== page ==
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[Christiaan]

(b Amsterdam, May 26, 1878; d Dachau, April 2, 1945).

Dutch painter, designer and applied artist. He trained in design and decorative painting at the Quellinus school and the Rijksschool voor Kunstnijverheid (National School of the Applied Arts) in Amsterdam from 1892 to 1899. He was assigned to assist with the decoration of the Dutch pavilion at the Exposition Universelle in Paris in 1900. A number of his designs for the pavilion were executed in batik, a Javanese technique that had been recently introduced in the Netherlands. In subsequent years Lebeau developed a very personal approach to batiking and within a short time became the leading Dutch artist in this field. His batiked screens in particular were widely acclaimed (examples in Assen, Prov. Mus. Drenthe) and are considered masterpieces of Dutch Jugendstil.

Lebeau is one of the most important representatives of the severe, geometrical trend in Dutch applied arts of the early 20th century. From 1903 he designed damask tablecloths and household linen for the ...

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Belgian, 20th century, male.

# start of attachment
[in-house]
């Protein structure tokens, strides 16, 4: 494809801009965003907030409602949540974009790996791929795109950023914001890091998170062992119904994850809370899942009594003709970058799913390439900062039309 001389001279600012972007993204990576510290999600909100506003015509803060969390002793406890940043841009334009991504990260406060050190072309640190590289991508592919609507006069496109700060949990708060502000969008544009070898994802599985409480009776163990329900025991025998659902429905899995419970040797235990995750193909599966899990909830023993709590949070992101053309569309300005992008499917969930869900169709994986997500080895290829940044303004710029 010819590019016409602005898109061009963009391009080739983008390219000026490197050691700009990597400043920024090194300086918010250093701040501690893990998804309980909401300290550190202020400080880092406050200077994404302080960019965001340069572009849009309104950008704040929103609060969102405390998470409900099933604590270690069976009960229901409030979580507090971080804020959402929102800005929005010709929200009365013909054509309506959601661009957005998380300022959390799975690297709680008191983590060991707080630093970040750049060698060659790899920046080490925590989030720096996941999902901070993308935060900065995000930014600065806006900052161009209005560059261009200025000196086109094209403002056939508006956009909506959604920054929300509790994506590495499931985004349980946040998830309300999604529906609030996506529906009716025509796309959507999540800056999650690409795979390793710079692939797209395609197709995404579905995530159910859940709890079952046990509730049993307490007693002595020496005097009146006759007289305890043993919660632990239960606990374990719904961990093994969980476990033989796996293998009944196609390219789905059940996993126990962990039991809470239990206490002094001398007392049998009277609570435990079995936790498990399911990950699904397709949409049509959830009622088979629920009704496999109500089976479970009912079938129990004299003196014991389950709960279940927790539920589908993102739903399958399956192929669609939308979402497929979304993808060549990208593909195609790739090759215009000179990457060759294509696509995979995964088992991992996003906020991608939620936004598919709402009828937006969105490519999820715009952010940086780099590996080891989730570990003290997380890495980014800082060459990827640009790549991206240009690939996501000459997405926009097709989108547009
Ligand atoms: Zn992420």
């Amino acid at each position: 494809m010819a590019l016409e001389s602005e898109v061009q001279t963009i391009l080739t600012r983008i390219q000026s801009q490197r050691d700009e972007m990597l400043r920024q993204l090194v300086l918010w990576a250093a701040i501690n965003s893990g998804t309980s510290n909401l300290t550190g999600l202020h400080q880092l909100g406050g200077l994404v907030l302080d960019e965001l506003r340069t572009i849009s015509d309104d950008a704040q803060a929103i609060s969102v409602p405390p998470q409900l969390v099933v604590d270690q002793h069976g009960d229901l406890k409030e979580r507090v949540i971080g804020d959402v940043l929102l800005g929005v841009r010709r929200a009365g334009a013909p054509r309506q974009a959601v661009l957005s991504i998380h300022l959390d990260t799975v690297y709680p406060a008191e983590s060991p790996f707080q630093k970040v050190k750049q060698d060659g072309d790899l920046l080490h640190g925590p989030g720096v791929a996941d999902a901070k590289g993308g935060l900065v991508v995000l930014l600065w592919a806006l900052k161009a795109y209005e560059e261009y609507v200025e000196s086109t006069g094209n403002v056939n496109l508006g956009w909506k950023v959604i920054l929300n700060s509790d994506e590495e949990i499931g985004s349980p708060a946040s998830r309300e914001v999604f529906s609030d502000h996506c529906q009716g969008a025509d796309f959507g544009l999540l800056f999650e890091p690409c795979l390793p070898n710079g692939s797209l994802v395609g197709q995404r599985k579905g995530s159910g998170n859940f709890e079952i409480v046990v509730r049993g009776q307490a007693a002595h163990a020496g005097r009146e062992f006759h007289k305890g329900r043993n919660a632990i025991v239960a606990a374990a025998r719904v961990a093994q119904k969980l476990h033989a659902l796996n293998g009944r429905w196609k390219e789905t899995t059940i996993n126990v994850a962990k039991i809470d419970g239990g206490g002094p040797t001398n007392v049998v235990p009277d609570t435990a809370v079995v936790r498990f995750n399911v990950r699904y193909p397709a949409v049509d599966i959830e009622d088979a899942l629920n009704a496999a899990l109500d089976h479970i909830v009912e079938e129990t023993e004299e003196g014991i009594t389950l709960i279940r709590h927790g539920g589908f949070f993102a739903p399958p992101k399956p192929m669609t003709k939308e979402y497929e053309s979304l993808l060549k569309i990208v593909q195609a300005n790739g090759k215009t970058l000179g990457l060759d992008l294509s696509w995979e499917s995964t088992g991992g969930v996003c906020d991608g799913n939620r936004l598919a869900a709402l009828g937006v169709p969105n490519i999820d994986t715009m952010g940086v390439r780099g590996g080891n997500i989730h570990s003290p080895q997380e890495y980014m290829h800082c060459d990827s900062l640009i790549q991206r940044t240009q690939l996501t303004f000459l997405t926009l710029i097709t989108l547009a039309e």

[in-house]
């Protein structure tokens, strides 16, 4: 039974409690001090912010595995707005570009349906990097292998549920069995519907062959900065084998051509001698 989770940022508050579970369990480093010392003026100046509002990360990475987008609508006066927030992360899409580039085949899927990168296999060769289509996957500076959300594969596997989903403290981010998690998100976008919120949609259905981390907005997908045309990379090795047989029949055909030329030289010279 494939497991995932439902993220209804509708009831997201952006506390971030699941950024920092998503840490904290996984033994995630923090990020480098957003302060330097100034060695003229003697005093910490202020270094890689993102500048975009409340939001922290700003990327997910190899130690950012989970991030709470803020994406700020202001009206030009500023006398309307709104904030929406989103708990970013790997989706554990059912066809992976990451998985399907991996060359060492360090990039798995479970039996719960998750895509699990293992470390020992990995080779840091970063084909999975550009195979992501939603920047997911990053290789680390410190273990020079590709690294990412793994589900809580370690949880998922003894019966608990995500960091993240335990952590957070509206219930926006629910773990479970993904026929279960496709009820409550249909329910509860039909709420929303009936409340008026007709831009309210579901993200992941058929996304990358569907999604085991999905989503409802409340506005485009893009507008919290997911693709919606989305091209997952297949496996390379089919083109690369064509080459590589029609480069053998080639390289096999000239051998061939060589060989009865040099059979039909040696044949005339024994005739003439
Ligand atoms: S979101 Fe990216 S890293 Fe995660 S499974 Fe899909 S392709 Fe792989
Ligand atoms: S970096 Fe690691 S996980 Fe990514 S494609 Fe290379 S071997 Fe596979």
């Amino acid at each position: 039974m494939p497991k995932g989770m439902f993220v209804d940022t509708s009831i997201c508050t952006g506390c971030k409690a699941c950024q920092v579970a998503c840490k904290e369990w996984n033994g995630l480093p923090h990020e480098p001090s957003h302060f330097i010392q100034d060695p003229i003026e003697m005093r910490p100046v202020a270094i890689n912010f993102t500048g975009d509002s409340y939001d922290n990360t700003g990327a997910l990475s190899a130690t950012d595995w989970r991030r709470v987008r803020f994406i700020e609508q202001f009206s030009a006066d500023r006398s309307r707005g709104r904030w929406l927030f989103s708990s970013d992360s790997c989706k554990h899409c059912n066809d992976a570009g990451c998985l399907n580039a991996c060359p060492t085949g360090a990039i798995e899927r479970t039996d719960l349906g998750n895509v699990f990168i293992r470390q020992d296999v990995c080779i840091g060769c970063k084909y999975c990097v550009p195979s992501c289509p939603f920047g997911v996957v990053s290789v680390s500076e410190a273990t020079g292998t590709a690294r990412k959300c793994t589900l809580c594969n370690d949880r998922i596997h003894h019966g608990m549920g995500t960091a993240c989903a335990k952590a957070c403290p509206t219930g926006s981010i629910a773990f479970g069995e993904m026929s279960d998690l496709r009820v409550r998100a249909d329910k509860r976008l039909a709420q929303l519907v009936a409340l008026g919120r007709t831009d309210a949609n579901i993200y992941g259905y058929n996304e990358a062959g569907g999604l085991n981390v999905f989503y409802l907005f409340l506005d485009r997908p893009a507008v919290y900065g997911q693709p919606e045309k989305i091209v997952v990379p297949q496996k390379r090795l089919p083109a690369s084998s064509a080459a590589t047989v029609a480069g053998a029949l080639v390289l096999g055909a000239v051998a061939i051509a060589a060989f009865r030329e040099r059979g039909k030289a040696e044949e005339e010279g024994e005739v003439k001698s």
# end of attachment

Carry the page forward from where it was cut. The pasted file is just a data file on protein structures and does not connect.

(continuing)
Active from 1919 and naturalised in France from 1947.

Born 11 February 1909, in Warneton (Flanders); died 5 May 1984, in Paris.

Painter (gouache), watercolourist, engraver, illustrator. Stage costumes and sets, murals, designs for mosaics, tapestries, and stained glass windows.

Gustave Singier's childhood was spent in war-torn Belgium under the German occupation. His father was a cabinet-maker and his mother a weaver. He started to paint in 1923, at the age of 14. He studied for three years at the École Boulle before going on to work (until 1936) as an interior architectural draughtsman and furniture designer, while painting in his free time. He met the painter Charles Walch, who encouraged him in his work and opened his eyes to his own potential as an artist painting from nature. He taught at the Académie Ranson in Paris from 1951 to 1954, then at the École des Beaux-Arts from 1967 to 1978....